Skip to main content

Unit information: Convicts and the colonies: punishment, forced labour and the British Empire (Level H Special Subject) in 2015/16

Please note: you are viewing unit and programme information for a past academic year. Please see the current academic year for up to date information.

Unit name Convicts and the colonies: punishment, forced labour and the British Empire (Level H Special Subject)
Unit code HIST37018
Credit points 20
Level of study H/6
Teaching block(s) Teaching Block 2 (weeks 13 - 24)
Unit director Professor. Hilary Carey
Open unit status Not open




School/department Department of History (Historical Studies)
Faculty Faculty of Arts


This unit aims to enable students to develop a wide-ranging and critical understanding of the role played by criminal transportation and convict labour in the development and expansion of the British empire. From the sixteenth century onwards, transportation was a major form of punishment in Britain, Ireland and empire. Convicts were first sent to the colonies in the seventeenth century and, although transportation from Britain and Ireland was abolished in 1868, prisoners continued to be transported between and within other parts of the empire (e.g. from India to the Andaman Islands) until the mid-twentieth century. Transportation was used as way of disciplining political offenders as well as those convicted of a wide range of other criminal offences. It involved women and children as well as adult men and it encompassed several hundred thousand people. The destinations to which convicts were sent were also wide-ranging including: Barbados, Bermuda, Gibraltar, Maryland, Mauritius, Virginia, the Andaman Islands, the Strait Settlements and the Australia colonies. Students will explore the rise of transportation as a form of punishment and will also consider the reasons for its abolition as a form of punishment from the mid-nineteenth century onwards. They will consider how convict transportation was organised, ask questions about the social origins of those who were transported, and examine contemporary attitudes towards the convicts. They will look at the roles played by convicts in the colonies and compare the convict system to other forms of unfree labour like indentured servitude and slavery. Students will also explore the ways in which factors like gender, race and age shaped convict transportation and they will examine how convicts themselves coped with the experience of forced exile.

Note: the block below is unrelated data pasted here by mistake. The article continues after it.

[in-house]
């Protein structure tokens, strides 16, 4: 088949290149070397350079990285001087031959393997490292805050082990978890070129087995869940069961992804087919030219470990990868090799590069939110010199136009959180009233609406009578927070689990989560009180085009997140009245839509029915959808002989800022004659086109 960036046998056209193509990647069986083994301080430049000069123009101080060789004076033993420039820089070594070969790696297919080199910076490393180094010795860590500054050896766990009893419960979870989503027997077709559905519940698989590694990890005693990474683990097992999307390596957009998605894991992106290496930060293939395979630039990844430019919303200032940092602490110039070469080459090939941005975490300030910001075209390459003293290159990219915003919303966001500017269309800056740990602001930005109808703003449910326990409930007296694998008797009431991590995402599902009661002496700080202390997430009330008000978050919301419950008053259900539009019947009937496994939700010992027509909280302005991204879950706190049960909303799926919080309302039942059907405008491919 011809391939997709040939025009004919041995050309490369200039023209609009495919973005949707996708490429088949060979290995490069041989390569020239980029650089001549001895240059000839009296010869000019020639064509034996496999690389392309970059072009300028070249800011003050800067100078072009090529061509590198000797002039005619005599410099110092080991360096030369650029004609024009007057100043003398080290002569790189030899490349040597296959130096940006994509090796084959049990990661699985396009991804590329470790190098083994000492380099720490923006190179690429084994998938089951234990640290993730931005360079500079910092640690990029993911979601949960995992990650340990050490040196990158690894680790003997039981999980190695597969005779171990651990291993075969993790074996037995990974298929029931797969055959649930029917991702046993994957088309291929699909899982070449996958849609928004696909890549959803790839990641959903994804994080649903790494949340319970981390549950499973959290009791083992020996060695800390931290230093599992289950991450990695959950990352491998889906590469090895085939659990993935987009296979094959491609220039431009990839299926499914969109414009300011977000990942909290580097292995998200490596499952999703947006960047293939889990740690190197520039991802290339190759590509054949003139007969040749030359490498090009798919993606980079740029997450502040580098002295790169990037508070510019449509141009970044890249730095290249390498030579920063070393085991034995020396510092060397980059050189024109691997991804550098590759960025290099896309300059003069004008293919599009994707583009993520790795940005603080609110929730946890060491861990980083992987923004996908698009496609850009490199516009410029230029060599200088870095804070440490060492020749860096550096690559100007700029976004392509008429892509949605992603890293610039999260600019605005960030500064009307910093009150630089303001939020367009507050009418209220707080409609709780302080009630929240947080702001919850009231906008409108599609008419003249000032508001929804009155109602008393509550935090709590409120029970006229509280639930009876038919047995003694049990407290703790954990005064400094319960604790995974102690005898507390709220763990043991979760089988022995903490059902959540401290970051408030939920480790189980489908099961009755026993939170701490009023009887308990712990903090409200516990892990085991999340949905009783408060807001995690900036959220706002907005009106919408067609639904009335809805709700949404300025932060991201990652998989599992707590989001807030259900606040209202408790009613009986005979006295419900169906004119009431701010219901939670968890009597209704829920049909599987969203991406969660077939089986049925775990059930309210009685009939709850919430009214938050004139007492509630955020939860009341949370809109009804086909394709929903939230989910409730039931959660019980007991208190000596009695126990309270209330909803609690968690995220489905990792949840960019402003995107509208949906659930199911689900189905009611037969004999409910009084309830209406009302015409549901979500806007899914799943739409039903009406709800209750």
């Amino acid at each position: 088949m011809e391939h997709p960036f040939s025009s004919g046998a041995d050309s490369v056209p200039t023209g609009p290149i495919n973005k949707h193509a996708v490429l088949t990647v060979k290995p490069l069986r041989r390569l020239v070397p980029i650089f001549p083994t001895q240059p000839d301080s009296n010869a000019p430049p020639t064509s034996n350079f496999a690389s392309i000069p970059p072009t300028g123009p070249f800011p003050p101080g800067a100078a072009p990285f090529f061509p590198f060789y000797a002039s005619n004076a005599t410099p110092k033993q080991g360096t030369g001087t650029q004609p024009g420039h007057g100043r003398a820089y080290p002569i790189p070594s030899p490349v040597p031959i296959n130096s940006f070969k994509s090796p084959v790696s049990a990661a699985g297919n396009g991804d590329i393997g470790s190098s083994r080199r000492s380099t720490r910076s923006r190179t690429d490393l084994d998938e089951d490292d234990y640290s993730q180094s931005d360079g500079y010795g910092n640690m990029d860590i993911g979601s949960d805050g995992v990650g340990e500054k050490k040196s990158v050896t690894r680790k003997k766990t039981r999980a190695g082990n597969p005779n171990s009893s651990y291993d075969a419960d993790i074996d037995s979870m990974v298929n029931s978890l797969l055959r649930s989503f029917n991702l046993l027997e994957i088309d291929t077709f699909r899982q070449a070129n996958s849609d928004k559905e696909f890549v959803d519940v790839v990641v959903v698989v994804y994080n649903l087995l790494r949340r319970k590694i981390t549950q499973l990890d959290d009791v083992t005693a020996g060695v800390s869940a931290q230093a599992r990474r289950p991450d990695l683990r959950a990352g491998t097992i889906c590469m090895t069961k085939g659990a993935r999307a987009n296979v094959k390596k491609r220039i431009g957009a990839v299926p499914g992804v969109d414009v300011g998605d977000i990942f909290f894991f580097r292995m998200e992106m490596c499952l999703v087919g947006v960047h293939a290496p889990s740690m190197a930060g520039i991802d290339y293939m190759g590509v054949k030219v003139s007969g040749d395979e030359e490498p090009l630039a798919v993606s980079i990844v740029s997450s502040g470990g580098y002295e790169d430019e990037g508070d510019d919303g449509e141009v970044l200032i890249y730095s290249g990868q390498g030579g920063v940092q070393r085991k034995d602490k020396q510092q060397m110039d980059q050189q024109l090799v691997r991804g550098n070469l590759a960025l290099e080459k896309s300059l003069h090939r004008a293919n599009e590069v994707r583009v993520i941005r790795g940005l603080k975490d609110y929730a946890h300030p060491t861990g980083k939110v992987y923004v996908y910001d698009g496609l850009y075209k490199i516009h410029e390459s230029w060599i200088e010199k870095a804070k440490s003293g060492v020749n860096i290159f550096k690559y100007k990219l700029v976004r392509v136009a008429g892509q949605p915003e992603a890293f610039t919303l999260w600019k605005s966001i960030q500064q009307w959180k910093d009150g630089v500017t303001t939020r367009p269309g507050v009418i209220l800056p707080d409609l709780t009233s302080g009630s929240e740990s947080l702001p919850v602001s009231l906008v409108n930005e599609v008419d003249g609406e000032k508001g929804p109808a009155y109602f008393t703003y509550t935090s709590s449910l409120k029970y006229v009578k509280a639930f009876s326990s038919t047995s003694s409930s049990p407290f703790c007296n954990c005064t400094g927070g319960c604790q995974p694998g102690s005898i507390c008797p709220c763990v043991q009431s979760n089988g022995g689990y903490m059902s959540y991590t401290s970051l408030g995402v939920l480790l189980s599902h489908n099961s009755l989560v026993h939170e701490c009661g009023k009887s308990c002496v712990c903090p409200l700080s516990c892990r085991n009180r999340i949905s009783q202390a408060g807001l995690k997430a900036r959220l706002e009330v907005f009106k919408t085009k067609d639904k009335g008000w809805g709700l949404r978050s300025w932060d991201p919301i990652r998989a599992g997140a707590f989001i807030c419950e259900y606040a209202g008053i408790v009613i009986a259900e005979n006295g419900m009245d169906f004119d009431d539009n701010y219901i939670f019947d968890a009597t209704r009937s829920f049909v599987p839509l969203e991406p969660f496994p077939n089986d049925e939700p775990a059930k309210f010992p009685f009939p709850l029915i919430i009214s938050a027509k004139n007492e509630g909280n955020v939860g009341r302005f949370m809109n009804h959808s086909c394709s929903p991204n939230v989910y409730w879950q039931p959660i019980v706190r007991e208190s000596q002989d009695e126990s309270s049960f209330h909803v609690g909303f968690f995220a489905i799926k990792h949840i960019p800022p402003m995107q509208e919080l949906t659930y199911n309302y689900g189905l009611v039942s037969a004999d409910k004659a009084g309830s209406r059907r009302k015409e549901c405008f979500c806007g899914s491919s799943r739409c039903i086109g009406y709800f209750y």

Intended learning outcomes

By the end of the unit students should have:

  • identified, analysed, and deepened their understanding of the significance of key themes in the history of the British empire, comparative perspectives on forced labour and imperialism, and the place of transportation and exile within the British criminal justice system
  • understood the historiographical debates that surround the topic
  • learned how to work with primary sources

developed their skills in contributing to and learning from discussion in a small-group environment

Teaching details

Weekly 2-hour seminar Access to tutorial consultation with unit tutor in office hours

Assessment Details

1 x 3500 word essay (50%) and 1 x 2 hour exam (50%)

Reading and References

Clare Anderson, Convicts in the Indian ocean: transportation from South Asia to Mauritius, 1815-53 (2000).

A. Roger Ekirch, Bound for America: the transportation of British convicts to the colonies, 1718-1775 (1987).

Robert Hughes, The fatal shore: a history of the transportation of convicts to Australia, 1787-1868 (1987).

Kirsty Reid, Gender, crime and empire: convicts, settlers and the state in early colonial Australia (2007).

A.G.L. Shaw, Convicts and the colonies (1966).

Satadru Sen, Disciplining punishment: colonialism and convict society in the Andaman Islands (Oxford, 2000).